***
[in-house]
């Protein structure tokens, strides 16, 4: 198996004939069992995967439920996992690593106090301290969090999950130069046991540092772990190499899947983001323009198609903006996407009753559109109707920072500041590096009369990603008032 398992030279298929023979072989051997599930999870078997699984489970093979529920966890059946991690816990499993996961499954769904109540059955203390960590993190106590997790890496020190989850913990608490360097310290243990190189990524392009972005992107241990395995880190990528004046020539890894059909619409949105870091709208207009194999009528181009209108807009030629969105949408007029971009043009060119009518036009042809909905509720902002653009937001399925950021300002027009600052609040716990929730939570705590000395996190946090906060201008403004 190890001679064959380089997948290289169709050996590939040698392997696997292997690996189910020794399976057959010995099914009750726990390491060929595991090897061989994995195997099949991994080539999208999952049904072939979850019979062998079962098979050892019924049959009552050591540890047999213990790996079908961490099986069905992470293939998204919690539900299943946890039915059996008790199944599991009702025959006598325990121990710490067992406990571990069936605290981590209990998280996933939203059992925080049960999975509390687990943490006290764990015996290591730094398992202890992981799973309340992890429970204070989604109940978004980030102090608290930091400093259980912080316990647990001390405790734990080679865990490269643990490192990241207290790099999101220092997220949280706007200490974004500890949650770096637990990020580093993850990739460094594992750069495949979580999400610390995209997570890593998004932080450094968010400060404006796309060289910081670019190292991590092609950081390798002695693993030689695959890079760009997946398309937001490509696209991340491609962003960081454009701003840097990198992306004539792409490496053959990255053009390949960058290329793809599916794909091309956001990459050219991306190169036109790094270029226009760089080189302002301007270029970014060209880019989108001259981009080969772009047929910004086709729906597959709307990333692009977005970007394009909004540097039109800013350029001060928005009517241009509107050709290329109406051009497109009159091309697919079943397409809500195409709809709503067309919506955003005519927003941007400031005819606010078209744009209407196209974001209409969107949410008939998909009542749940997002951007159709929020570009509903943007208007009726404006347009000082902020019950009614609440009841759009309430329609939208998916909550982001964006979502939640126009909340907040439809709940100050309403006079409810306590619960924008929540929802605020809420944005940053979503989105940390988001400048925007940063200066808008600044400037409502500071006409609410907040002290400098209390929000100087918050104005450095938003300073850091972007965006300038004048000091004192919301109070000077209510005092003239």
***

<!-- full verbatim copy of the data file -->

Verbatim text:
[in-house]
């Protein structure tokens, strides 16, 4: 198996004939069992995967439920996992690593106090301290969090999950130069046991540092772990190499899947983001323009198609903006996407009753559109109707920072500041590096009369990603008032 398992030279298929023979072989051997599930999870078997699984489970093979529920966890059946991690816990499993996961499954769904109540059955203390960590993190106590997790890496020190989850913990608490360097310290243990190189990524392009972005992107241990395995880190990528004046020539890894059909619409949105870091709208207009194999009528181009209108807009030629969105949408007029971009043009060119009518036009042809909905509720902002653009937001399925950021300002027009600052609040716990929730939570705590000395996190946090906060201008403004 190890001679064959380089997948290289169709050996590939040698392997696997292997690996189910020794399976057959010995099914009750726990390491060929595991090897061989994995195997099949991994080539999208999952049904072939979850019979062998079962098979050892019924049959009552050591540890047999213990790996079908961490099986069905992470293939998204919690539900299943946890039915059996008790199944599991009702025959006598325990121990710490067992406990571990069936605290981590209990998280996933939203059992925080049960999975509390687990943490006290764990015996290591730094398992202890992981799973309340992890429970204070989604109940978004980030102090608290930091400093259980912080316990647990001390405790734990080679865990490269643990490192990241207290790099999101220092997220949280706007200490974004500890949650770096637990990020580093993850990739460094594992750069495949979580999400610390995209997570890593998004932080450094968010400060404006796309060289910081670019190292991590092609950081390798002695693993030689695959890079760009997946398309937001490509696209991340491609962003960081454009701003840097990198992306004539792409490496053959990255053009390949960058290329793809599916794909091309956001990459050219991306190169036109790094270029226009760089080189302002301007270029970014060209880019989108001259981009080969772009047929910004086709729906597959709307990333692009977005970007394009909004540097039109800013350029001060928005009517241009509107050709290329109406051009497109009159091309697919079943397409809500195409709809709503067309919506955003005519927003941007400031005819606010078209744009209407196209974001209409969107949410008939998909009542749940997002951007159709929020570009509903943007208007009726404006347009000082902020019950009614609440009841759009309430329609939208998916909550982001964006979502939640126009909340907040439809709940100050309403006079409810306590619960924008929540929802605020809420944005940053979503989105940390988001400048925007940063200066808008600044400037409502500071006409609410907040002290400098209390929000100087918050104005450095938003300073850091972007965006300038004048000091004192919301109070000077209510005092003239």